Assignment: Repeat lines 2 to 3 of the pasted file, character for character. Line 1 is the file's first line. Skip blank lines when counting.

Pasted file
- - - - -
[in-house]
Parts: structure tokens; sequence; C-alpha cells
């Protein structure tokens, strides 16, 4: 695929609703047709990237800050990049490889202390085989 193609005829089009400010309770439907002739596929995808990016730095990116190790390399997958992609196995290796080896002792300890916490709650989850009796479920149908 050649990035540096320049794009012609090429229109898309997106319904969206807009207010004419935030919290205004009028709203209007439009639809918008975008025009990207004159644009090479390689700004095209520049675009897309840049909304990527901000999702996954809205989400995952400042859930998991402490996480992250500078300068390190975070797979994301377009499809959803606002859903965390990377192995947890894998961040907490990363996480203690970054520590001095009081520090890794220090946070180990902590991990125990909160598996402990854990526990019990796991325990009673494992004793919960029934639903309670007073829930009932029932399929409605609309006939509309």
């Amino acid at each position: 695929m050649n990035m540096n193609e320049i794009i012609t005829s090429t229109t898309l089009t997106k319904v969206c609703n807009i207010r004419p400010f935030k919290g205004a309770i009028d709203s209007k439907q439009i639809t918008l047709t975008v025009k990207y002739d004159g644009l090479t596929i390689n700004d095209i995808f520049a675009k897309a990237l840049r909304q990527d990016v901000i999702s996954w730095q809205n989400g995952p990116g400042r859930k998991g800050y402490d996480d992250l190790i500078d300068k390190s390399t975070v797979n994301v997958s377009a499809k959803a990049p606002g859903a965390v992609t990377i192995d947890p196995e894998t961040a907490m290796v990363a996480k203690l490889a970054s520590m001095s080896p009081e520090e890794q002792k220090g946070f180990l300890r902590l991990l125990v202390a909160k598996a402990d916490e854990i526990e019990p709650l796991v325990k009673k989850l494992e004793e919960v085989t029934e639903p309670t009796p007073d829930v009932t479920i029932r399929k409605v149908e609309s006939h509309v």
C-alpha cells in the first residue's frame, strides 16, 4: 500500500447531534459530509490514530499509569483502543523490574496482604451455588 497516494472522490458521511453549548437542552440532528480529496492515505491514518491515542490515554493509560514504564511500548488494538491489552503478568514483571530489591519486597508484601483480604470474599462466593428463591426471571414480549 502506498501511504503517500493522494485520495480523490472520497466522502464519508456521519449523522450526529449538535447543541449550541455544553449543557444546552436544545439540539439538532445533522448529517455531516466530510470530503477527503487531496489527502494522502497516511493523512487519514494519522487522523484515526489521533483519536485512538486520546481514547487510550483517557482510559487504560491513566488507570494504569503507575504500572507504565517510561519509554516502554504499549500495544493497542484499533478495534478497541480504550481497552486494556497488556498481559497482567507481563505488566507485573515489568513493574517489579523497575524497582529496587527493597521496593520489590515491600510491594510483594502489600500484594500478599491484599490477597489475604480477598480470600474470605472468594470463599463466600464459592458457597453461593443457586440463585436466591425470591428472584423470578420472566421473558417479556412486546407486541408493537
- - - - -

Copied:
Parts: structure tokens; sequence; C-alpha cells
């Protein structure tokens, strides 16, 4: 695929609703047709990237800050990049490889202390085989 193609005829089009400010309770439907002739596929995808990016730095990116190790390399997958992609196995290796080896002792300890916490709650989850009796479920149908 050649990035540096320049794009012609090429229109898309997106319904969206807009207010004419935030919290205004009028709203209007439009639809918008975008025009990207004159644009090479390689700004095209520049675009897309840049909304990527901000999702996954809205989400995952400042859930998991402490996480992250500078300068390190975070797979994301377009499809959803606002859903965390990377192995947890894998961040907490990363996480203690970054520590001095009081520090890794220090946070180990902590991990125990909160598996402990854990526990019990796991325990009673494992004793919960029934639903309670007073829930009932029932399929409605609309006939509309």